“I have directed the Officer Involved Shooting Investigation Unit to begin its investigation. I recognize that the video of the incident raises many questions. Residents have my assurance that those questions will be fully addressed by the investigation. While at the scene this evening, I heard and felt the anger of the community. Everyone involved will forever be impacted. I will be leaning on what the investigation gleans to answer the many unanswered questions that exist. I also plan to join the Mayor in meeting with members of the community and members of Mr. Wallace’s family to hear their concerns as soon as it can be scheduled.”COMMISSIONER DANIELLE OUTLAW
Prior to Tuesday afternoon’s press conference with police officials, police spokesperson Tanya Little described the incident, explaining officers were called to the Cobbs Creek neighborhood and encountered the man, later identified as Walter Wallace, who was holding a knife.
Officers ordered Wallace to drop the knife, but he instead “advanced towards” them. Both officers then fired “several times,” Little said.
Wallace was hit in the shoulder and chest. One of the officers then put him in a police vehicle and drove him to a hospital, where he was pronounced dead a short time later, Little said.
Video of the fatal confrontation recorded by a bystander and posted on social media shows officers pointing their guns at Wallace as he walks in the street and around a car. He walks toward the officers as they back away from him in the street, guns still aimed at him. They yell at him to put his knife down.
Both then fire several shots and Wallace collapses in the street. A woman runs up to him screaming. Several bystanders then approach him.
It is unclear in the video if he had a knife. Witnesses said he was holding one.
No officers or bystanders were injured, Little said. The names of the officers who fired the shots were not immediately disclosed. Both were wearing body cameras and were taken off street duty pending the investigation.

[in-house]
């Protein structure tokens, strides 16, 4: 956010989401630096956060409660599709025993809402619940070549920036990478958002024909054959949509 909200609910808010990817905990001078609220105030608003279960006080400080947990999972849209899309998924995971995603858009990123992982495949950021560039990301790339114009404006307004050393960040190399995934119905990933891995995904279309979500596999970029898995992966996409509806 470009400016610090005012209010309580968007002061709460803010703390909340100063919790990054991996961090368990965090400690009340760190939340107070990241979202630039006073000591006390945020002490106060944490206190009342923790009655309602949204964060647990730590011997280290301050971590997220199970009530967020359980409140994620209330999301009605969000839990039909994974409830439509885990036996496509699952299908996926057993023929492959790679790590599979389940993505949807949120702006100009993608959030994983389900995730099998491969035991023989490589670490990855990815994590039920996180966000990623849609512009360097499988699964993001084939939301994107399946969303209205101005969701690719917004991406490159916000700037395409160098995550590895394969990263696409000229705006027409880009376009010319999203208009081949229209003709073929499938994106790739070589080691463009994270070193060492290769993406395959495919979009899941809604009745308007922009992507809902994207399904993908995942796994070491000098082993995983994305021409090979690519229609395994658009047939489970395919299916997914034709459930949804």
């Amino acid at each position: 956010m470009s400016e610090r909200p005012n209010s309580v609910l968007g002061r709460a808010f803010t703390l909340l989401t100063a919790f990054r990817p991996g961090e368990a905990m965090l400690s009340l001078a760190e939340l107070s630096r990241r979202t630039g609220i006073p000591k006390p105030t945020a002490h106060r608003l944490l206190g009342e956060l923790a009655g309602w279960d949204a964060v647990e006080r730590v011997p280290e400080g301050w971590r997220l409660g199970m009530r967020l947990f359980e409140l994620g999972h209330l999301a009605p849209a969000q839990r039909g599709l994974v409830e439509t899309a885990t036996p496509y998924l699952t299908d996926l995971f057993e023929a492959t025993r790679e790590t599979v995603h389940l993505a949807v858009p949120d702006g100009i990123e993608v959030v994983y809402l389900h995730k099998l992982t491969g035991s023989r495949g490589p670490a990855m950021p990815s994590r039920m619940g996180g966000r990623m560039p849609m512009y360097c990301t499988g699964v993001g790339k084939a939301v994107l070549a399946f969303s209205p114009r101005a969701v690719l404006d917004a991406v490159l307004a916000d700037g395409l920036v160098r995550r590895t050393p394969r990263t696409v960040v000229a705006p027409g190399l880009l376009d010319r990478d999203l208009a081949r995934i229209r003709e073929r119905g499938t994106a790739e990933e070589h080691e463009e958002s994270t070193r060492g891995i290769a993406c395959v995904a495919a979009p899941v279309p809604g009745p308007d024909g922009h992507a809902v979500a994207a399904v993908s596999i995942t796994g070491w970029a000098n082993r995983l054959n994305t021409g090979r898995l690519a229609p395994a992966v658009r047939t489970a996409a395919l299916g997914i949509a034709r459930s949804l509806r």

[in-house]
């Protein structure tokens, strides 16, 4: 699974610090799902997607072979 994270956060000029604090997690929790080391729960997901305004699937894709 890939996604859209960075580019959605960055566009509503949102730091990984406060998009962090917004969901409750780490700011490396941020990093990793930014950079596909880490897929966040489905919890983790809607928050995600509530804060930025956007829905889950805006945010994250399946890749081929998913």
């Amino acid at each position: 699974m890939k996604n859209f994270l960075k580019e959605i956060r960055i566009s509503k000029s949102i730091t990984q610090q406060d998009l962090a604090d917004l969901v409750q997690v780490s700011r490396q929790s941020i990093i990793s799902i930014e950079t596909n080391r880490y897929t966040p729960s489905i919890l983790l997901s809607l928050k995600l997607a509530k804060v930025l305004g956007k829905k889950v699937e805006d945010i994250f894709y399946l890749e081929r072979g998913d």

Some people spoke with city Police Commissioner Danielle Outlaw, who arrived at the scene a short time after the shooting occurred.
“I heard and felt the anger of the community,” Outlaw said in a statement, adding that the video “raises many questions” and that “those questions will be fully addressed by the investigation.”
Hundreds of protestors took to the streets to protest the shooting late Monday into early Tuesday with interactions between protesters and police turning violent at times, the Philadelphia Inquirer reported. Video showed many yelling at officers and crying.
Cops cars and dumpsters were set on fire as police struggled to contain the crowds. More than a dozen officers, many with batons in hand, formed a line as they ran down 52nd Street chasing protesters away from the main thoroughfare. The crowd largely dispersed then.
Thirty officers were injured, most of them from being struck by projectiles such as bricks and rocks, according to preliminary information from police. One officer was hospitalized in stable condition with a broken leg and other injuries after she was struck by a pickup truck, police said, while the other injured officers were treated and released.
Philadelphia District Attorney Larry Krasner issued a statement on Monday, asking residents to peacefully protest in the aftermath of the fatal police shooting.
“In the hours and days following this shooting, we ask Philadelphians to come together to uphold people’s freedom to express themselves peacefully and to reject violence of any kind,” Krasner wrote.
Krasner said the police shooting is under investigation by the Philadelphia district attorney’s special investigations unit.
“We intend to go where the facts and law lead us and to do so carefully, without rushing to judgment and without bias of any kind,” he said.
The races of the police officers weren’t immediately confirmed. The shooting occurred in a predominantly Black neighborhood in west Philadelphia. The Inquirer reported that dozens of protesters gathered at a nearby park and chanted “Black lives matter.”
The Associated Press contributed to this report